“We were just sitting in the water,” said the General, “and this bonefish school swam in right beside us. And then it went up along the beach. Close!”
“And snook! A group of snook passed between us, and all of them went up along the beach, too!” said The Little Dictator.
The Señor and I exchanged looks.
What developed then and after was a strange pattern of surf slopping, which is not so strange for snook, perhaps, but wacky for bonefish. Primarily on higher tides the fish came into low breaking surf, grubbing in the sand and often still digging like pigs at slop, bodies totally exposed, as a wave receded. Sometimes the surge spun them like whirligigs along their lengths. Once righted, they’d feed again. Even the snook would come in this close. You had to slap a fly near their heads because in moments your fly and leader would harvest weed. When it worked, they ate. El Señor, hot for snook, switched to a tarpon fly that seemed to attract a bit less weed cling.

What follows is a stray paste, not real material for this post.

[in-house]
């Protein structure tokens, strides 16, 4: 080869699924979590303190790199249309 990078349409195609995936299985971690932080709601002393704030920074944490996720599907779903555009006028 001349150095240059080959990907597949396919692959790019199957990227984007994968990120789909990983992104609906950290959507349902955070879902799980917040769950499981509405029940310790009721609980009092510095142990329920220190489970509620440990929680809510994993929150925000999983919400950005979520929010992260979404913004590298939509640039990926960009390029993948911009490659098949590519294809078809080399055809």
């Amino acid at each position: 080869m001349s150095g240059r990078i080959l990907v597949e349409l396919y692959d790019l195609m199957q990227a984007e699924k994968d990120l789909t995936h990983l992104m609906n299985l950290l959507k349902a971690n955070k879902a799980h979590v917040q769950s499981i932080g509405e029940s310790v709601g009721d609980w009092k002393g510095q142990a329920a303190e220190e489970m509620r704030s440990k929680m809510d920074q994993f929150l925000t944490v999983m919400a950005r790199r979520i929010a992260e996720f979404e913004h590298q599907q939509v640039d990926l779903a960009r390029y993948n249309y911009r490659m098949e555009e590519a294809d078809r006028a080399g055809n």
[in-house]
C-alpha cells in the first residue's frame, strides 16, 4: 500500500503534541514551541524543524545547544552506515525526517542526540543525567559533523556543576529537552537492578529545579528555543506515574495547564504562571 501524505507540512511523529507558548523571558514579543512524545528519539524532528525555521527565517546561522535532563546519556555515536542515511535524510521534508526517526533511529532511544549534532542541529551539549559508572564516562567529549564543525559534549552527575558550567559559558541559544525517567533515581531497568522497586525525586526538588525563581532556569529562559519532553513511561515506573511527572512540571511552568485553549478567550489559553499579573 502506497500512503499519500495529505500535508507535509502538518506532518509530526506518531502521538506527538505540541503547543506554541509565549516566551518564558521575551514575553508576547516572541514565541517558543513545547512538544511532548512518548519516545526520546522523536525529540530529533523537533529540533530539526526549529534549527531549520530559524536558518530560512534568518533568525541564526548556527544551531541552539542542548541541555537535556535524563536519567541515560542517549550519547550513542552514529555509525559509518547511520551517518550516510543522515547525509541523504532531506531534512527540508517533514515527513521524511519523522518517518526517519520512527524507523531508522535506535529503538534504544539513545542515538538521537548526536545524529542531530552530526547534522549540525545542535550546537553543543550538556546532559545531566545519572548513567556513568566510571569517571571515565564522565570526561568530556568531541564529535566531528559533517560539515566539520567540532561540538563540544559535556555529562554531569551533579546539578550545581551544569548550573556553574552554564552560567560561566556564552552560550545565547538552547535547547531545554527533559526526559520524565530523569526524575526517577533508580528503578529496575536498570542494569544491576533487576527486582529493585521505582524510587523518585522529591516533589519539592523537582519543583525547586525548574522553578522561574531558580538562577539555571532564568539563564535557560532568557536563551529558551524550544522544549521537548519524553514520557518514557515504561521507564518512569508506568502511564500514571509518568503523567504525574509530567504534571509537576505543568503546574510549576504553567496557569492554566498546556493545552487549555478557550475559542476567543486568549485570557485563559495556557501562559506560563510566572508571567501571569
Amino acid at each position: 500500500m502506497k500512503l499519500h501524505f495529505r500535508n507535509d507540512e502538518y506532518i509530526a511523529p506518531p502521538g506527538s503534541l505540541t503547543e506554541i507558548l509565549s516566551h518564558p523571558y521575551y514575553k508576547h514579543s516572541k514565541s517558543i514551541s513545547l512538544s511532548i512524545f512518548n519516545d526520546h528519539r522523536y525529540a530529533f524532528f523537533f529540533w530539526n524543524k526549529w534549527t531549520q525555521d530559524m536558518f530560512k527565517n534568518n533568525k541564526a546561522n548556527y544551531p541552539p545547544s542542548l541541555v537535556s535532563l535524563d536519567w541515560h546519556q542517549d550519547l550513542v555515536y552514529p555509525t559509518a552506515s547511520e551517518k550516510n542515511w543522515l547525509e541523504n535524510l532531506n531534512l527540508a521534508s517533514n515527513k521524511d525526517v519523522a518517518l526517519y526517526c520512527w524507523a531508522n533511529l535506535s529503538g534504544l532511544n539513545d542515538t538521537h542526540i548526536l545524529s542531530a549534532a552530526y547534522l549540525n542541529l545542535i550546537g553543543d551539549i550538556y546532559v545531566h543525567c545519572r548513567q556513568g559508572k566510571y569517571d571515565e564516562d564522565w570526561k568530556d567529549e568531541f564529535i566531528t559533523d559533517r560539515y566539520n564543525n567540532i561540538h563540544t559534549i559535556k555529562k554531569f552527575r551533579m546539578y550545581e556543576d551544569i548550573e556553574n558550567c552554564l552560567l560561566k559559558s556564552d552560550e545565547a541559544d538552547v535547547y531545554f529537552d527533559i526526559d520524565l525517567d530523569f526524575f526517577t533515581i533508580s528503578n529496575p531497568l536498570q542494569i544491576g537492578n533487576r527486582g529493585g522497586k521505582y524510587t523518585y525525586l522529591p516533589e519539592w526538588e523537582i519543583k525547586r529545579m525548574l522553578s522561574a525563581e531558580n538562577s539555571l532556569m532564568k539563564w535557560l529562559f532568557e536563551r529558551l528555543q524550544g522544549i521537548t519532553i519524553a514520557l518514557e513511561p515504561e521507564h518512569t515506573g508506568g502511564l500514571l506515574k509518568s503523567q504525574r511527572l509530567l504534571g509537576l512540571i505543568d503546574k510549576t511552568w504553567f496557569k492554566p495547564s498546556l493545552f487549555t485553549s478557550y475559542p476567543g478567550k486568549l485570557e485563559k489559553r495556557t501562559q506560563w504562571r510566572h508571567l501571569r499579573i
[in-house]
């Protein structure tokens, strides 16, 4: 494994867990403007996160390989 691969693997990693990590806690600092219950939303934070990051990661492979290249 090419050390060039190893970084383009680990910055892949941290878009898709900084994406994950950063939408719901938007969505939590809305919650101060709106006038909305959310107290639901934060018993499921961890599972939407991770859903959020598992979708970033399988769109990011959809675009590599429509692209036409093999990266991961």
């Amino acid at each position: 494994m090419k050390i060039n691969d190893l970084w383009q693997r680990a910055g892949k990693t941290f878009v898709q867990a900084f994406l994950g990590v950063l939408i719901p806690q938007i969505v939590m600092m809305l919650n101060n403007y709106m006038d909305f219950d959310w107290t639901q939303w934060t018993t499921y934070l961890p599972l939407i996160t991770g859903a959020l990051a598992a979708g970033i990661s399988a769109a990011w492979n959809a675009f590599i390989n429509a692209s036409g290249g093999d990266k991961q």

DIY is far from Inagua’s only game. In the 1970s, Ezzard Cartwright began gleaning the experience that would establish him as Iguana’s reigning—and only—guide. As would any professional, he views recent DIY activity in his bailiwick with something less than enthusiasm. He needn’t worry. Over the years Ezzard has built an international reputation and popularity that recommend booking dates with the man a year in advance. He runs a fleet of Alumicraft skiffs and is building up a Lowes jonboat sporting, of all things, a Louisiana-built Go-Devil outboard that’ll run in spit. “Get me back where fish never saw a fly,” he says. Over the years Ezzard has carved through the mangroves a scattering of launch spots where he accesses both the interior lake and coastal flats. At times he’ll drag his aluminum vessels nearly an hour behind his Ram pickup, then run you an hour on the water. Of course you’ll catch bonefish just shy of double digits. He runs his operation with an iron fist, advancing a somewhat intimidating demeanor until engaged in conversation.